Federal Judge Cancels CDC’s Eviction Moratorium

A federal judge on Wednesday struck down a nationwide moratorium on evictions that was implemented as the pandemic raged through the United States.

In a 20-page order, a federal judge ruled that the Centers for Disease Control and Prevention did not have the legal authority to issue the eviction moratorium.

In the order, U.S. District Judge Dabney Friedrich canceled the CDC’s order that was implemented during the COVID-19 pandemic.

“It is the role of the political branches, and not the courts, to assess the merits of policy measures designed to combat the spread of disease, even during a global pandemic,” the order says. “The question for the Court is a narrow one: Does the Public Health Service Act grant the CDC the legal authority to impose a nationwide eviction moratorium? It does not.”

The CDC’s moratorium stopped evictions for tenants who could not pay their rent due to the pandemic.

Luke Wake, an attorney for the Pacific Legal Foundation, has made similar arguments for landlords that he has represented.

“We’ve argued from the beginning that the CDC lacked statutory authority to impose this, and we’ve had multiple courts agree with us on that,” Wake said. “Today’s decision again vindicates our argument.”

The Biden Administration plans to appeal the decision. Advocates are calling for the administration to defend the policy and step up legal protections.

“While this latest ruling is written more starkly than previous ones, it likely has equally limited application impacting only the plaintiffs who brought the case or, at most, renters in the districts court’s jurisdiction,” Diane Yentel, president and chief executive of the National Low Income Housing Coalition, said. “The [Department of Justice] should immediately appeal and the Biden administration should continue to vigorously defend and enforce the moratorium, at least until emergency rental assistance provided by Congress reaches the renters who need it to remain stably housed.”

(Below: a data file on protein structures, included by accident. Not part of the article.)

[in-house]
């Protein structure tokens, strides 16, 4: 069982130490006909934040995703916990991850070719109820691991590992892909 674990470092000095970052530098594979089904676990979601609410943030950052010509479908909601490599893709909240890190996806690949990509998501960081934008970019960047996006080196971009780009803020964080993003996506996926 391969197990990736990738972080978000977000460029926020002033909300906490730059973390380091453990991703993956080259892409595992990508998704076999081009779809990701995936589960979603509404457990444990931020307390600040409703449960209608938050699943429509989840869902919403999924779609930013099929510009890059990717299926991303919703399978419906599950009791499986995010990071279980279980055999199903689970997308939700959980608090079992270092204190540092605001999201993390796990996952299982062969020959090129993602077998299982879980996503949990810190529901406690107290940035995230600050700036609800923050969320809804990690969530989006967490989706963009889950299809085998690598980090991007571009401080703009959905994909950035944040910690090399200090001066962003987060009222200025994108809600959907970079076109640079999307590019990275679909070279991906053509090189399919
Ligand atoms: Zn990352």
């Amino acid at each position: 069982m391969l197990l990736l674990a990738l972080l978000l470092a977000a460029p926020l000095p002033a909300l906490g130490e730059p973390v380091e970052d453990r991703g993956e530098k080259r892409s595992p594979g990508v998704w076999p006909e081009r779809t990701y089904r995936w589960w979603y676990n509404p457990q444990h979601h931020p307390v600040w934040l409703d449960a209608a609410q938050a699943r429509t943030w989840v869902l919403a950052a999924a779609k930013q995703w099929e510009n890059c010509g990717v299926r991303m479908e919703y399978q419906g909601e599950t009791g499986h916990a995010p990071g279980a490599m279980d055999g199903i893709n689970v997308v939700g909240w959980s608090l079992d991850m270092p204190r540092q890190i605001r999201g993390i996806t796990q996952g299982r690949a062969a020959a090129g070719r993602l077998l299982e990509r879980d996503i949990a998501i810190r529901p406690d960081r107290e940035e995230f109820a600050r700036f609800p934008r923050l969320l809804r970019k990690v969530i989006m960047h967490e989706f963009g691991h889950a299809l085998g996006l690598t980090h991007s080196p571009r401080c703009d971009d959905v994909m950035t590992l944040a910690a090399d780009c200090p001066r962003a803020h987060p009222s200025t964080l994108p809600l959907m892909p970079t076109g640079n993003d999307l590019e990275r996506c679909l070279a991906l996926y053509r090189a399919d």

According to the Census Bureau, 1 out of 7 renters are behind on their payments. The ruling does not affect state or local eviction moratoriums. The Justice Department is seeking an appeal and wants the moratorium to stay intact while arguments for the appeal are being made.

“The Department of Justice respectfully disagrees with today’s decision of the district court,” Brian M. Boynton, acting assistant attorney general for the department’s civil division, said. “In the department’s view, that decision conflicts with the text of the statute, Congress’s ratification of the moratorium, and the rulings of other courts.”

Emily Benfer, a Wake Forest University law professor and co-creator of the COVID-19 Housing Policy Scorecard with the Eviction Lab at Princeton University, argues that canceling the CDC moratorium would be detrimental to families that are now in a position to start paying back their debts.

“Without this critical public health measure, the eviction floodgates would open, placing millions of families in jeopardy, thwarting efforts to control the pandemic, and impeding $46 billion in eviction prevention assistance,” Benfer said. “We know eviction spreads COVID-19, we know it disrupts access to health care and we know it’s increasing health inequity among Black and Latinx people. The moratorium stops all of these harms.”

Through President Biden’s American Rescue Plan, $21.6 billion will be distributed to local and state governments for rental and utility relief.

“There are now numerous conflicting court rulings at the district court level, with several judges ruling in favor of the moratorium and several ruling against it,” Yentel said.

Eric Dunn, director of litigation for the National Housing Law Project, says that Congress was preserving the status quo by keeping the moratorium in effect through the presidential transition.

“Practically, all these decisions have already made it so the CDC protection is basically a lottery ticket for tenants,” Dunn said. “If you qualify you can sign the declaration and it may protect you or it may not. The judge may decide it applies to you or her or she may decide it does not.”



About RavenH

Raven Haywood is a journalist for 10+ years. Graduate from Howard University.

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